By the summer of 1950, he felt God wanted to him to go to Ecuador. When he shared this with his parents, they wondered if he might be more effective in the United States. And they weren’t the only ones who wondered this. People who knew him wanted him to stay in the USA and teach the people who knew little of the Bible. But he knew the folks in the USA had the Scriptures and would still rather use their bank books more than their Bibles. He simply HAD to go to where people were dying without having the Scriptures. He wrote, “My going to Ecuador is God’s counsel, as is my leaving Betty, and my refusal to be counseled by all who insist I should stay and stir up the believers in the US. And how do I know it is His counsel? ‘Yea, my heart instructeth me in the night seasons.’ Oh how good! For I have known my heart is speaking to me for God!… No visions, no voices, but the counsel of a heart which desires God.”  Jim’s call was quietly made through circumstance and impressions made on his heart by God and experience.  

            Along with his prayers for guidance and assurance of what God wanted for/from him, Jim also prayed for a partner with whom he could go to the mission field. God answered by giving him Pete Fleming, with whom he went to Quito, Ecuador. Once there, they spent six months learning Spanish. Then they left to go to their missionary station, where they learned Quichua. In 1953, they were joined by Ed McCully and his wife. Nate Saint and his wife, Marj, were already in Ecuador when Jim and Pete arrived. Eventually Roger Youderian and his family would also join the team. Jim married Elizabeth Howard in late 1953. In June 1954, Pete married Olive Ainlee.

            Slowly the team began making contacts with the Auca Indians in South America.  This was a tribe with a dangerous reputation. They had been known to kill for what appeared to be no reason. They were not to be trusted. Yet it was to this tribe that Jim Elliot and the rest of the men were called to evangelize.

            God solidified the plans of five missionary families in late 1955 to evangelize the Aucas. In the process, they learned some of the Aucas’ language. The men would fly over where the Indians’ houses and slowly drop gifts to the Aucas. These gifts included clothing, pots, machetes, aluminum cooking pots, trinkets, and beads. Some gifts were received in return. This eventually led the team to build a tree house near the Aucas to provide an opportunity to meet some Aucas and build relationships.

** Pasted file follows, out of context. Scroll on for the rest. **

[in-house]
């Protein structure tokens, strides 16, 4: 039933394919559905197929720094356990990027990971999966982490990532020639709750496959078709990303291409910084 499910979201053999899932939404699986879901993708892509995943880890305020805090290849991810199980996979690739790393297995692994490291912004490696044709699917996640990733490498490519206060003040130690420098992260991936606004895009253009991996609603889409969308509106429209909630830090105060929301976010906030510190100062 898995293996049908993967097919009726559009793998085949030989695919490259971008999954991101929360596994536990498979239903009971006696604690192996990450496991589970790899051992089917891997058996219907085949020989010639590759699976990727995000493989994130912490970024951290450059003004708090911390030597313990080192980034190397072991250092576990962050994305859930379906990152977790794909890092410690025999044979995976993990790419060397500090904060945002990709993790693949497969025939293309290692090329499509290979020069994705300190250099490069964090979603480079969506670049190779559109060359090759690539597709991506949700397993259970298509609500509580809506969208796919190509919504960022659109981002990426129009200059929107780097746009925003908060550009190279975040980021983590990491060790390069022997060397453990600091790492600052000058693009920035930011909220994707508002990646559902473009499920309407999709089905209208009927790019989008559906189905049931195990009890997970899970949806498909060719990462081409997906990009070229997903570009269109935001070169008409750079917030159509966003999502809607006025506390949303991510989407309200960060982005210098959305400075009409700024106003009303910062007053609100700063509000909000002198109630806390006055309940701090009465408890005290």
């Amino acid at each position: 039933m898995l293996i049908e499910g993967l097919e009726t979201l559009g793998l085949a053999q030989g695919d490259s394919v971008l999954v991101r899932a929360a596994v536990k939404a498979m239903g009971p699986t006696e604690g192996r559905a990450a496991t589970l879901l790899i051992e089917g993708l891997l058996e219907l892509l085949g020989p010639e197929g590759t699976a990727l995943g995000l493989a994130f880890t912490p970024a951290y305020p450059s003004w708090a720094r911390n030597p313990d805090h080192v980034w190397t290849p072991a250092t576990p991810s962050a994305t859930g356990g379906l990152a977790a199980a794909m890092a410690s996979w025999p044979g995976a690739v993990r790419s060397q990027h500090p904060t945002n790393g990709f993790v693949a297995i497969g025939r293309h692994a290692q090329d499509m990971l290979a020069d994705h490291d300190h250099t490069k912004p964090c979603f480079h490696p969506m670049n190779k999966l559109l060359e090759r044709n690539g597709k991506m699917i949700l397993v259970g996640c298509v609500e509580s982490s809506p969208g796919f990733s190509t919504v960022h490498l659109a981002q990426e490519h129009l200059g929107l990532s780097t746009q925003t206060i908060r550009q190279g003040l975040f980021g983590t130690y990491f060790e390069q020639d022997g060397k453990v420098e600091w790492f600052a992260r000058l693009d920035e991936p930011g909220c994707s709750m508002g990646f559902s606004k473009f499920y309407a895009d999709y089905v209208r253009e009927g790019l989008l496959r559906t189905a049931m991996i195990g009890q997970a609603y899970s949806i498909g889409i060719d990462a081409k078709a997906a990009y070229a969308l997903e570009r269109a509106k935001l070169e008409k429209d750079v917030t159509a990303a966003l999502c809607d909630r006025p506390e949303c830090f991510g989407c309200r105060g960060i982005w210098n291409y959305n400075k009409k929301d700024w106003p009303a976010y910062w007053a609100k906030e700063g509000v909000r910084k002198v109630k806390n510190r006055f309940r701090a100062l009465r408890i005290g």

January 6, 1956 found some Aucas coming to meet the men. One of the Auca men rode in the plane. A woman stayed in the misionaries’ camp far into the night. On January 7, the missionaries expected the Aucas to show up and invited them to their homes. It did not happen. So Nate and Pete flew over the Aucas’ homes, but where they expected friendship, they found fear. Pete and Nate flew the next day and saw a group of men going toward their treehouse. They were to contact their families at 4:30. That call was never made.

            Jim Elliot died Sunday, January 8, 1956 in Auca territory in Ecuador. He died with four other missionary men. They died trying to bring the Gospel to this dangerous tribe.

            But that was not the end of the story. The death of these men prompted a movement of people entering missionary service. The wives of these men lived their faith – to the point where the men who killed their husbands came to Christ. Both of these things were God’s will. This is my dream – to die evangelizing and discipling. Shouldn’t it be the dream for all of us – to die in God’s service?